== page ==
At Bell's trial, he put in the plea of not guilty, which plea he maintained up to the very last - his last words from the scaffold being, "I am innocent."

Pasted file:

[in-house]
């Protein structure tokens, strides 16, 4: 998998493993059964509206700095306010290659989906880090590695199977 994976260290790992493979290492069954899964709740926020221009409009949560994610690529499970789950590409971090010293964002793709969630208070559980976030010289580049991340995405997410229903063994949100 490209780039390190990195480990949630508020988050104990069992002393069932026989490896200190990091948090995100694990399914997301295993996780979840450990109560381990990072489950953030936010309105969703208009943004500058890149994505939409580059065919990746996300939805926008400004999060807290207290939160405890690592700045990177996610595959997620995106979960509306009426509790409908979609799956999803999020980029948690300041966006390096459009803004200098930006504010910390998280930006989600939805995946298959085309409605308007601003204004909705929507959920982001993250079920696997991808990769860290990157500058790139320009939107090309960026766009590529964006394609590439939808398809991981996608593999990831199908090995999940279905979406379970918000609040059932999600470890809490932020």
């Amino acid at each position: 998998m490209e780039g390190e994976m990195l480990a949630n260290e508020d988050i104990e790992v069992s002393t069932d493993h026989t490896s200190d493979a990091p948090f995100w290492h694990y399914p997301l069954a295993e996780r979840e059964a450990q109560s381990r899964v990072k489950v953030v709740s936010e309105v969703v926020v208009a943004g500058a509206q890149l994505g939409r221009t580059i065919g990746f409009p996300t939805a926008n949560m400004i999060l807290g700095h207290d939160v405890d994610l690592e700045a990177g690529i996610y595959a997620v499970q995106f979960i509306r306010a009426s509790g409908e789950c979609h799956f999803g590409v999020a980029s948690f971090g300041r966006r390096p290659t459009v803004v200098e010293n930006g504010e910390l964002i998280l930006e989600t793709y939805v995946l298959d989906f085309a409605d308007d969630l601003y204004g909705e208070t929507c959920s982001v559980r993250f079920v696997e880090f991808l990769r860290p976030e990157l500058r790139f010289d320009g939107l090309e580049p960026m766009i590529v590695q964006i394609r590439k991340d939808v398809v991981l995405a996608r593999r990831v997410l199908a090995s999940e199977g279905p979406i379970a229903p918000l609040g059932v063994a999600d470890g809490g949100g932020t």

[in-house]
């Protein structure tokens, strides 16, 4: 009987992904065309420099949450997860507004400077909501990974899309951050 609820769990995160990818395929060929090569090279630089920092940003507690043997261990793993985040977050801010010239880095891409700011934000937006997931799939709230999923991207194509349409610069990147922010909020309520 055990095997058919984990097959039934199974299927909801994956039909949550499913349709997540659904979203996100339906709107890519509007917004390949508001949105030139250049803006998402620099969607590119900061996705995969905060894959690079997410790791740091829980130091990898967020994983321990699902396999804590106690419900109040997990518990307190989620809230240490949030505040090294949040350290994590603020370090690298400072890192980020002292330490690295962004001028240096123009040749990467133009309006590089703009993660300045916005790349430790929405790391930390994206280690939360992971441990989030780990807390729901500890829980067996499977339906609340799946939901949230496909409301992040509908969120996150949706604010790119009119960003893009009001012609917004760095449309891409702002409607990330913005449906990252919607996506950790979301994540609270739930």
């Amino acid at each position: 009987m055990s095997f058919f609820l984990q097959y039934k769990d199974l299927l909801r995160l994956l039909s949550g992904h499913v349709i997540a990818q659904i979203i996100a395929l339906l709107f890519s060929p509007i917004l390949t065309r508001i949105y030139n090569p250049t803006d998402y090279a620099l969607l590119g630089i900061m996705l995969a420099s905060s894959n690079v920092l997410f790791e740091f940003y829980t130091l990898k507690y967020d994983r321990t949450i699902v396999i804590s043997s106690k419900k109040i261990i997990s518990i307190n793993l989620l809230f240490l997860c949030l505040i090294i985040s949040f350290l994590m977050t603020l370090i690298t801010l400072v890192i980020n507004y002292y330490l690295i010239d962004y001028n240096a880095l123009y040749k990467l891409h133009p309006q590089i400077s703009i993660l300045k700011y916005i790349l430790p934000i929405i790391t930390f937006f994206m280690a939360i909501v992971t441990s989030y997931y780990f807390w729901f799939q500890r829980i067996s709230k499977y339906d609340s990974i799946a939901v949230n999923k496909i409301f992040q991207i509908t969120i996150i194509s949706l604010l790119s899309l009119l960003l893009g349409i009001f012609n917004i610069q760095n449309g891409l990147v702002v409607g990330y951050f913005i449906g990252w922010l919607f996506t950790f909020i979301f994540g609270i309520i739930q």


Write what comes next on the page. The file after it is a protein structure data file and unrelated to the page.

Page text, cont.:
William Bell was born in Nashville, Tennessee, and, to the best of his knowledge, was about 37 or 38 years of age at the time of his execution. His parents moved from Nashville to Saline County, in this State, about 1833-4, when he was quite a child, and about that time his father died. When he was about 7 years of age, his mother went on a visit to Tennessee to collect some money due her, and the last ever heard of her she had collected the money and took passage on a boat for home, and the presumption was that she had been robbed and murdered. Hearing nothing of their mother, Bell and his one brother and two sisters found homes where and as best they could. On one of the calls for troops, he enlisted in a Nevada regiment for three years, or during the war, but was honorably discharged in December, 1865. After his discharge he remained in Nevada until November 1867, when he returned to Missouri to visit his brother and his two sisters. The murder was committed on the night of the 21st of November, 1868. At that time he was boarding with Wendell. On the day before, Wendell's wife and her father had gone to St. Louis. Bell's work was about half a mile from Wendell's house, and he went to the house every day for his dinner. On the day preceding the night on which the murder was committed, he had gone home and eaten his dinner, after which he lay down and smoked, as was his custom, and then got up and went down to look at some timber on the line of the Decatur Railroad. Wendell went along, and, after looking at the timber for some time, they went back to the house, from whence Bell returned to his work. In about two hours after, Wendell went to where he (Bell) was chopping, when Bell told him he could have part of his job; they looked around awhile, and about four or five o'clock returned to the house together; they got their suppers; while Wendell milked the cow and went for a bucket of water, Bell chopped some wood for the fire, and then filled his pipe and lay down upon the bed; after Bell had washed the dishes and put the house to rights, there was a knock on the door, and Wendell said "Come in;" the door opened and two strange men came in and took seats in front of the fire, and engaged in conversation; Wendell had a shot-gun hanging over the fireplace; and one of the men asked Wendell if he would trade it for a pistol, to which he replied he would trade anything he had. The stranger handed Wendell his pistol and then took down the shot-gun, and said he would "trade for $2 to boot." Wendell took the pistol over to the bed where Bell was reclining, and asked his advice. Bell told him he thought it would be a good trade, and lent Wendell $2 to pay the difference. After the exchange had been made, one of the strangers drew a bottle out of his pocket. Bell got up off the bed and they all drank. After this, Bell went back to bed and left the others sitting by the fire. He went to sleep, but was awakened after a while by some noise, and jumping up, he sprung out of bed, and, as he was in the act of reaching under the bed for his shoes, the door opened and one of the men came in, when Bell asked him what was the matter. The stranger told him to shut up and keep still, or he would shoot him. Just then the other strange man came in, and the first one asked him, "How's your man?" to which he replied, "The last breath has left the -- and he will never kill another brother of mine." The last man that came in then stooped down before the fire and seemed to be reloading the gun, after which he rose up and placed it across the corner of the table, with the muzzle pointing directly at Bell, and said they had intended to kill them both - meaning Wendell and Bell - but if Bell would promise secrecy they would allow him to escape. After this they sat down before the fire again, and all three drank together, and Bell asked them if he might get up and wind the clock, to which they assented. Soon after this Bell went back to bed, but could not sleep. At times one or the other of the men would get up and go out of the house, and about 1 or 2 o'clock one of them brought in two sticks, six or seven feet in length, and some boards, and asked Bell if there were any nails about the house, and he told them to look under the cupboard. They got the nails and nailed the boards on the sticks, and about 3 or 4 o'clock one of them said, "Let us go and carry him off." After they left the house, Bell got up and watched them, and thought they went down toward the timber. They were not gone long until one of them came back, and then the other, when they again sat down by the fire, and remained until about 6 o'clock, when one of them got up and asked Bell where Wendell's clothes were. He pointed them out to him, and they went and took them down. One of them tried on the hat and said it was "too good to rot in the ground." They then asked for a spade, which Bell told them that they would find at the side of the house. They then went away, and Bell did not see them again until late on Sunday night, when they returned. On Sunday morning Bell got up, fed the hogs, milked the cow and got his breakfast, giving a negro who lived near, and who had come over for the purpose, three pints of milk. He remained alone all that day, but at night some neighboring boys came over and sat till about 9 o'clock, and then went home. After they had gone, Bell went to bed, and between 11 and 12 o'clock the strange visitors of the night before returned, and said they had just finished putting him away. They remained an hour or so, and then, reminding Bell of his promise to secrecy, got up and went away, and Bell has never seen them since. After they had gone Bell returned to bed, and spent the night in thinking what he should do, but finally made up his mind to keep his promise. Mrs. Wendell and her father returned from St. Louis on Monday, when Bell told told them Wendell had gone to St. Louis. Bell continued his work, but on going to Edwardsville for some tobacco was arrested and held in custody.